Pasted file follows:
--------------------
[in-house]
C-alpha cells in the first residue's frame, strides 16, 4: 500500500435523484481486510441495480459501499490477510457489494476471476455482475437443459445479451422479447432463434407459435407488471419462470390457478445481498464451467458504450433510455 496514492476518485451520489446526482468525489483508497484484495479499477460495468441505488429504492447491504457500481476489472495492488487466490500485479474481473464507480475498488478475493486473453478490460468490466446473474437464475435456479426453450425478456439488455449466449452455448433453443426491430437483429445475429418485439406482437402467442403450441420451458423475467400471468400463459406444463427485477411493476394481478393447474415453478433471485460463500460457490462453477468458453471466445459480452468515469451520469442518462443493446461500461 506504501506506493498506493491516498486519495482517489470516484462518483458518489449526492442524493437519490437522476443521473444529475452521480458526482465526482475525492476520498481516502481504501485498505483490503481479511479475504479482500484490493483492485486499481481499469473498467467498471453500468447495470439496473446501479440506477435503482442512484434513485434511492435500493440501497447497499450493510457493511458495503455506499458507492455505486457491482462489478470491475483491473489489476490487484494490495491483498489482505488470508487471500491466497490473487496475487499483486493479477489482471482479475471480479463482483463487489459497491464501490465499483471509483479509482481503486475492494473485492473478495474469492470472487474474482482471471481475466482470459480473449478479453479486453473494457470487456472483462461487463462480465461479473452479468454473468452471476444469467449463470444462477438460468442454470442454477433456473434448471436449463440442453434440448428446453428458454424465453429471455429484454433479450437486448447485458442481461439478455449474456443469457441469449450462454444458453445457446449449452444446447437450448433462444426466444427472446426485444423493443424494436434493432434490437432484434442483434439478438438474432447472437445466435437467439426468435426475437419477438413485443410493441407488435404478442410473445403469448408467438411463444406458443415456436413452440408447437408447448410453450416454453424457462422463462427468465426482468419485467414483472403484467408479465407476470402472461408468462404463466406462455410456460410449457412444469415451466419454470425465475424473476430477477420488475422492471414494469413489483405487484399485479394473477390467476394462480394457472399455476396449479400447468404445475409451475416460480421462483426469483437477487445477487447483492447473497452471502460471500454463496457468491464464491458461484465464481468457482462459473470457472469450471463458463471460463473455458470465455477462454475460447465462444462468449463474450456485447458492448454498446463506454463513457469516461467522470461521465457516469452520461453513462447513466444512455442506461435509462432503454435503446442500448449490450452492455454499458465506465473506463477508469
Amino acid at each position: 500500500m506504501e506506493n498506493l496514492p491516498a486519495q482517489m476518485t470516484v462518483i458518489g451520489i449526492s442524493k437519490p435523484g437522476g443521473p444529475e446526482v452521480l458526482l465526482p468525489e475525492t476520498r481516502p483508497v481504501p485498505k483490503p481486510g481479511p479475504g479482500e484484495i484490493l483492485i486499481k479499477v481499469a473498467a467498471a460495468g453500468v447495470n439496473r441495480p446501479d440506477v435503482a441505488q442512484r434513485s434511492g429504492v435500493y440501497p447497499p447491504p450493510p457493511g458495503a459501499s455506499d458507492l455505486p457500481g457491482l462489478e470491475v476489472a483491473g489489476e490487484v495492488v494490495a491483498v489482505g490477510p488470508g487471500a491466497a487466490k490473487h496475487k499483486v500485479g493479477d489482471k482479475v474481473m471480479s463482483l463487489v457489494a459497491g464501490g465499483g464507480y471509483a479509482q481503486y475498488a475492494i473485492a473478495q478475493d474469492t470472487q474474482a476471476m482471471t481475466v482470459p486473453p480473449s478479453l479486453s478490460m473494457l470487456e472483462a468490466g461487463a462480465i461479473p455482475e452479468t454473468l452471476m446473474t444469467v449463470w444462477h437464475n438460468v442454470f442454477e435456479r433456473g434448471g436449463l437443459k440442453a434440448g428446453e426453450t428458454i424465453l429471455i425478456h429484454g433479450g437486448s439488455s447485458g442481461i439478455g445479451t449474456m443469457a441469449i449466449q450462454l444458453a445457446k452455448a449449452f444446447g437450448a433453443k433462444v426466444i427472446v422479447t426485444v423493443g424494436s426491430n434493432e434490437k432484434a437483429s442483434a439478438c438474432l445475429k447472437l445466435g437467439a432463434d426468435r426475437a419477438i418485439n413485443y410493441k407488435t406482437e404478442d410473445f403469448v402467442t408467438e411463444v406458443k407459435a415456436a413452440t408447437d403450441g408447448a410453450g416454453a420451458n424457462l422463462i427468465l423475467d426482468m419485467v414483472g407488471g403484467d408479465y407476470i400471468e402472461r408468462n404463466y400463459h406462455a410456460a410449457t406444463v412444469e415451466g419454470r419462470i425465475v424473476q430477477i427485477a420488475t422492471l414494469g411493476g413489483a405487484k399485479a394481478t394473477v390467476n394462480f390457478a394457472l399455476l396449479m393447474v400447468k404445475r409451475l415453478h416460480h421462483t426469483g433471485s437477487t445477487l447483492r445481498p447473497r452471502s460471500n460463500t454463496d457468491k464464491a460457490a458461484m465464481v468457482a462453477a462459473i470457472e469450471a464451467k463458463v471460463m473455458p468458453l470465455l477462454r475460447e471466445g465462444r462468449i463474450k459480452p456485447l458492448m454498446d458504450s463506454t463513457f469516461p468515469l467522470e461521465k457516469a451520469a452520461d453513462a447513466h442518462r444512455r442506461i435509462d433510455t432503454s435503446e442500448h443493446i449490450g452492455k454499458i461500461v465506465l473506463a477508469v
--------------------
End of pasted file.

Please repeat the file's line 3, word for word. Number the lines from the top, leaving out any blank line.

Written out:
Amino acid at each position: 500500500m506504501e506506493n498506493l496514492p491516498a486519495q482517489m476518485t470516484v462518483i458518489g451520489i449526492s442524493k437519490p435523484g437522476g443521473p444529475e446526482v452521480l458526482l465526482p468525489e475525492t476520498r481516502p483508497v481504501p485498505k483490503p481486510g481479511p479475504g479482500e484484495i484490493l483492485i486499481k479499477v481499469a473498467a467498471a460495468g453500468v447495470n439496473r441495480p446501479d440506477v435503482a441505488q442512484r434513485s434511492g429504492v435500493y440501497p447497499p447491504p450493510p457493511g458495503a459501499s455506499d458507492l455505486p457500481g457491482l462489478e470491475v476489472a483491473g489489476e490487484v495492488v494490495a491483498v489482505g490477510p488470508g487471500a491466497a487466490k490473487h496475487k499483486v500485479g493479477d489482471k482479475v474481473m471480479s463482483l463487489v457489494a459497491g464501490g465499483g464507480y471509483a479509482q481503486y475498488a475492494i473485492a473478495q478475493d474469492t470472487q474474482a476471476m482471471t481475466v482470459p486473453p480473449s478479453l479486453s478490460m473494457l470487456e472483462a468490466g461487463a462480465i461479473p455482475e452479468t454473468l452471476m446473474t444469467v449463470w444462477h437464475n438460468v442454470f442454477e435456479r433456473g434448471g436449463l437443459k440442453a434440448g428446453e426453450t428458454i424465453l429471455i425478456h429484454g433479450g437486448s439488455s447485458g442481461i439478455g445479451t449474456m443469457a441469449i449466449q450462454l444458453a445457446k452455448a449449452f444446447g437450448a433453443k433462444v426466444i427472446v422479447t426485444v423493443g424494436s426491430n434493432e434490437k432484434a437483429s442483434a439478438c438474432l445475429k447472437l445466435g437467439a432463434d426468435r426475437a419477438i418485439n413485443y410493441k407488435t406482437e404478442d410473445f403469448v402467442t408467438e411463444v406458443k407459435a415456436a413452440t408447437d403450441g408447448a410453450g416454453a420451458n424457462l422463462i427468465l423475467d426482468m419485467v414483472g407488471g403484467d408479465y407476470i400471468e402472461r408468462n404463466y400463459h406462455a410456460a410449457t406444463v412444469e415451466g419454470r419462470i425465475v424473476q430477477i427485477a420488475t422492471l414494469g411493476g413489483a405487484k399485479a394481478t394473477v390467476n394462480f390457478a394457472l399455476l396449479m393447474v400447468k404445475r409451475l415453478h416460480h421462483t426469483g433471485s437477487t445477487l447483492r445481498p447473497r452471502s460471500n460463500t454463496d457468491k464464491a460457490a458461484m465464481v468457482a462453477a462459473i470457472e469450471a464451467k463458463v471460463m473455458p468458453l470465455l477462454r475460447e471466445g465462444r462468449i463474450k459480452p456485447l458492448m454498446d458504450s463506454t463513457f469516461p468515469l467522470e461521465k457516469a451520469a452520461d453513462a447513466h442518462r444512455r442506461i435509462d433510455t432503454s435503446e442500448h443493446i449490450g452492455k454499458i461500461v465506465l473506463a477508469v